Uglich: What to see in the city where Ivan the Terrible’s son was killed

Volga River and the Church of St Dmitry on the Blood

Konstantin Kokoshkin/Global Look Press
At a bend on the mighty Volga River, there lies a city that holds the most impenetrable secret of medieval Russia.

How to get there: by boat along the Volga from Moscow (journey time: 2 days) or from St Petersburg (8 days); by bus from Moscow (4-5 hours) or from Yaroslavl (2h 45m)

The name Uglich is derived from the Russian word ugol (“corner”), since it stands on a “corner” of the Volga. The waters of Russia’s prime waterway makes a small bend here before joining Rybinsk Reservoir, which is so vast it is known informally as "Rybinsk sea."

To-do list:

  • Visit all the buildings inside Uglich Kremlin
  • View the paintings in the Church of St Dmitry on the Blood, and learn the story of his murder, which plunged Russia into the Time of Troubles
  • Admire the ships docking at the pier
  • Buy a keepsake at the flea market inside the kremlin
  • Walk along the Volga embankment and photograph the local hydroelectric power station
  • Dine at Volga, a Soviet-style canteen 
Uglich aerial view

An outlying jewel in the Golden Ring crown

Uglich is located in Yaroslavl Region, 100 km from Yaroslavl itself, some distance away from the famous Golden Ring tourist trail, yet an important part of it, nevertheless.

Almost all the houses are wooden, and a sublime church or monastery pops up literally at every turn.

Typical window frames

The hulking white cathedral inside the Epiphany Monastery towers over the small houses. It stands at the entrance to the city center, and its blue domes can be seen from afar (incidentally, blue domes always signify that the church is dedicated to the Virgin Mary).

Main cathedral of the Epiphany Monastery

The exact date when Uglich was founded is unknown, but historians are inclined to plump for the year 937. First mentioned in the annals in 1148 (a year after Moscow’s first name-check), it is associated with the internecine wars among the feudal lords and princes in the fragmented lands of Old Rus.

Museum of the Urban Life

The city’s main attractions are concentrated in the kremlin. But don’t expect to see the usual fortress walls, since it was defended by the Volga on one side, and a deep wide moat on the other. 

Uglich kremlin

The murder of Prince Dmitry

Even by Russian standards, Ivan the Terrible was unlucky when it came to heirs. The main contender for the throne, his elder son Ivan, died in mysterious circumstances and may have been accidentally killed by Ivan the Terrible himself with the royal scepter (as imagined by Ilya Repin in his famous canvas).

Another son, Fedor, was known to be feeble-minded. After the death of his father, he ascended the throne, but the boyars (nobles) ruled for him.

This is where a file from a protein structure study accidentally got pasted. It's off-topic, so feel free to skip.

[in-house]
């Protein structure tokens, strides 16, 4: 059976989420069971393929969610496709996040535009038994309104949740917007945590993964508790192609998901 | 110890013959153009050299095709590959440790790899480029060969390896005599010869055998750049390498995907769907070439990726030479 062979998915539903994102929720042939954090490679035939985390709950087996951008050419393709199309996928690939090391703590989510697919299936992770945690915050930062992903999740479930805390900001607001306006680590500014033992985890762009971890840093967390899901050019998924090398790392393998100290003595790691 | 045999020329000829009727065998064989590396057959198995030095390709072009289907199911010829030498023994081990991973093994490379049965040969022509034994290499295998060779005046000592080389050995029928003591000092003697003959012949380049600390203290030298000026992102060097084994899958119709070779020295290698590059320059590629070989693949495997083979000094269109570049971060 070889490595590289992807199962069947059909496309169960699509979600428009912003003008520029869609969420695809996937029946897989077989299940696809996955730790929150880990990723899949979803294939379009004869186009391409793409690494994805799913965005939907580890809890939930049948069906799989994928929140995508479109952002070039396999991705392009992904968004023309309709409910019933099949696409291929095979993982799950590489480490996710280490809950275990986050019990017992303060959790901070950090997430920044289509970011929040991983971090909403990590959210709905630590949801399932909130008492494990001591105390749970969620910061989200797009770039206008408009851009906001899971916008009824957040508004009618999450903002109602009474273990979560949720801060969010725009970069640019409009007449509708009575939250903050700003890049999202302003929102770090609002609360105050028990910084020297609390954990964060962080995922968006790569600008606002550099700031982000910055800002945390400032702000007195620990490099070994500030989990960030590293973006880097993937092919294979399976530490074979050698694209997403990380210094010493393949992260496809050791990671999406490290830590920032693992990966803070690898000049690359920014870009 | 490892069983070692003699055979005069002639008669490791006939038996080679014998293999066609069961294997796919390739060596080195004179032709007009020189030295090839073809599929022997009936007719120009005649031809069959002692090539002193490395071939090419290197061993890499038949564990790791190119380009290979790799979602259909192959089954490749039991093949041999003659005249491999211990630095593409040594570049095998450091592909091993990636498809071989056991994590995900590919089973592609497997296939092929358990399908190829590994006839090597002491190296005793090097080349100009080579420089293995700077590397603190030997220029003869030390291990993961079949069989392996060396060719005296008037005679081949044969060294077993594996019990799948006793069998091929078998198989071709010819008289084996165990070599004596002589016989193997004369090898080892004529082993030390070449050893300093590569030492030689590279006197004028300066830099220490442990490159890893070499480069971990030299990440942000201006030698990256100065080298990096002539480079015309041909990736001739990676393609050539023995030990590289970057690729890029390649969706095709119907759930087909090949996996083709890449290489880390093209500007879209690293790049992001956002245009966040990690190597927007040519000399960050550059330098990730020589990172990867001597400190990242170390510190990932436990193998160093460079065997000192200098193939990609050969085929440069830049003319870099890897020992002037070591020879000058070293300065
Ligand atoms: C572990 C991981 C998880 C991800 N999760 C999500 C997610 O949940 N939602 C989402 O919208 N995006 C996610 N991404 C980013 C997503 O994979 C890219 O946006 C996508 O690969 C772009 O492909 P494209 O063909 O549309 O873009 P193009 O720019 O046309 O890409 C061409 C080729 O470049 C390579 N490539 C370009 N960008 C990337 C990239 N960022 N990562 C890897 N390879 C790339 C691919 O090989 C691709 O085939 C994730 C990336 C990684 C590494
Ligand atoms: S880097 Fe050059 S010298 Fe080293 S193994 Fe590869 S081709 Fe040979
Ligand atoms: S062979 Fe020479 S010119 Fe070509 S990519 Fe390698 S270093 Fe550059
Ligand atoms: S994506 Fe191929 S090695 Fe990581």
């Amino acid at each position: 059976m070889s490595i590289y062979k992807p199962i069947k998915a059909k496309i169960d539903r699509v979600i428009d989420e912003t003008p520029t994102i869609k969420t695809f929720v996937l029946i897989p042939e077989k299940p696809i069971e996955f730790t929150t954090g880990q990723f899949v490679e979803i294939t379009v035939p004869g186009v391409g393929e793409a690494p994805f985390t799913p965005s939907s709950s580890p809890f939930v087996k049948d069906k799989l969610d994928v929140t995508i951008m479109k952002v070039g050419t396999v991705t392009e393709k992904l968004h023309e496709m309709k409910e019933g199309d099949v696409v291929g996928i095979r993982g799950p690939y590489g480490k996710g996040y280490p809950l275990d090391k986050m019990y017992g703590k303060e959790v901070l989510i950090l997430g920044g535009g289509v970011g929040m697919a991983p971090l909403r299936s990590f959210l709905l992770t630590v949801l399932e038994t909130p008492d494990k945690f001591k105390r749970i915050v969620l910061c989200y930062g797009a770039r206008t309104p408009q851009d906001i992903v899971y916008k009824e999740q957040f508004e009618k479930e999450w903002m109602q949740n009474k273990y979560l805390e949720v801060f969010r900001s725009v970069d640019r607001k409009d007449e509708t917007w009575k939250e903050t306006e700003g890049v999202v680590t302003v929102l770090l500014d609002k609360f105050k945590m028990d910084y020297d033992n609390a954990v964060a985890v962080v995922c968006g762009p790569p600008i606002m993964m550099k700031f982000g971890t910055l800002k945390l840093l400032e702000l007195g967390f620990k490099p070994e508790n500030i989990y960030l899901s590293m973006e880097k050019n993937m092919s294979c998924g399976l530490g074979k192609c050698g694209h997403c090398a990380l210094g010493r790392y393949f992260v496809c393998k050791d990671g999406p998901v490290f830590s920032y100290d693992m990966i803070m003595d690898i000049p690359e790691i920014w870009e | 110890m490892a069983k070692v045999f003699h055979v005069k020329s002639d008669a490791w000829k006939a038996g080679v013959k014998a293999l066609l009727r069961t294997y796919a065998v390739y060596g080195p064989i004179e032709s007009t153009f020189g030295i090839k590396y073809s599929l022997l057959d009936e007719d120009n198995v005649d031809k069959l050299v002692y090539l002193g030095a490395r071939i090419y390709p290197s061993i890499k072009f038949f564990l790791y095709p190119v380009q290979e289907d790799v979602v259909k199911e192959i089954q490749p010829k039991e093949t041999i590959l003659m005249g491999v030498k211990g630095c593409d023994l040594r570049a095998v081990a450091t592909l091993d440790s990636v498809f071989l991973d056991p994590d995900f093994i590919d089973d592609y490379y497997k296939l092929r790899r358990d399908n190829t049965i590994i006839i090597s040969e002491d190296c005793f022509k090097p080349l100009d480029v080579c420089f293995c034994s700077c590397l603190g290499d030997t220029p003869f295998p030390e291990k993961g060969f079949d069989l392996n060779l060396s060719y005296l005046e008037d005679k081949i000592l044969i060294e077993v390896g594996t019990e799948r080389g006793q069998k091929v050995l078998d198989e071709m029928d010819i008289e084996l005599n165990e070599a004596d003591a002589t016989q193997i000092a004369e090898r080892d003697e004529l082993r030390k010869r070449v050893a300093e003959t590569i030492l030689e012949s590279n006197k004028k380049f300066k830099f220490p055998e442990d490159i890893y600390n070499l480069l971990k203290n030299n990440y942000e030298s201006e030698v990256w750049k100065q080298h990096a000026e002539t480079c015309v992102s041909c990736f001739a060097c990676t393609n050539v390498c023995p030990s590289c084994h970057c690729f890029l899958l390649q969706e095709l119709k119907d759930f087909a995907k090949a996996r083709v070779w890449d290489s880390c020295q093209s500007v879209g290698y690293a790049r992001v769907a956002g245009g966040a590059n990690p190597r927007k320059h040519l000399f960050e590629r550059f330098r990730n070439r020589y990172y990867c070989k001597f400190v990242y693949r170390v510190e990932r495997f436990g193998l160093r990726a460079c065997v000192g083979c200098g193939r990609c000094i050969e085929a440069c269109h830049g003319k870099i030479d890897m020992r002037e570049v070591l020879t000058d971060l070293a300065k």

But there was one more son, the young Dmitry, born out of church wedlock to a woman called Maria Nagaya. Therefore, the boy and his mother were exiled to Uglich. The local kremlin has preserved the chambers of the Uglich princes, built in the 15th century, where they lived. A museum of antiquities was opened here in the late 19th century, which still works today.

The chambers of the Uglich princes

On May 15, 1591, Prince Dmitry had his throat cut while out for a stroll. The murder of the eight-year-old boy gave rise to the Time of Troubles, when two impostors appeared, both claiming to be the miraculously saved Dmitry.

In 1681-92, the Church of St Dmitry on the Blood was built at the site of the murder, which British newspaper The Telegraph once included in a list of the world’s 23 most beautiful churches.

The Church of St Dmitry on the Blood

Inside the shrine are murals depicting the scene of the murder, the lynching of the assassins by a local mob, as well as biblical creation myths – rare for an Orthodox church, where New Testament stories usually predominate. 

Inside the Church of St Dmitry

The hydropower plant, and a church that Stalin saved from demolition

Uglich’s unique location was perfect for a hydroelectric power plant, built in the 1930s and one of the oldest of the Soviet era. Its construction turned many architectural monuments into collateral damage, including several monasteries and churches that were flooded or demolished. But one place of worship – the Church of the Nativity of John the Baptist, built by wealthy merchant Nikifor Chepolosov in 1689 in memory of the murdered heir – miraculously survived.

The Church of the Nativity of John the Baptist

To demolish such a work of art was considered barbaric, even in Stalin’s time. The plans were revised for the station to be sited slightly further upstream. Incidentally, a picture by legendary artist Nicholas Roerich hangs inside the church.

Nicholas Roerich. Uglich. Porch, 1904

During WW2, the hydropower plant supplied electricity to all of Moscow. Today, the building is an object of cultural heritage, one that wows the beholder by its scale, architectural proportions, and majestic beauty.

READ MORE: What to see in Yaroslavl, the Golden Ring 'capital'

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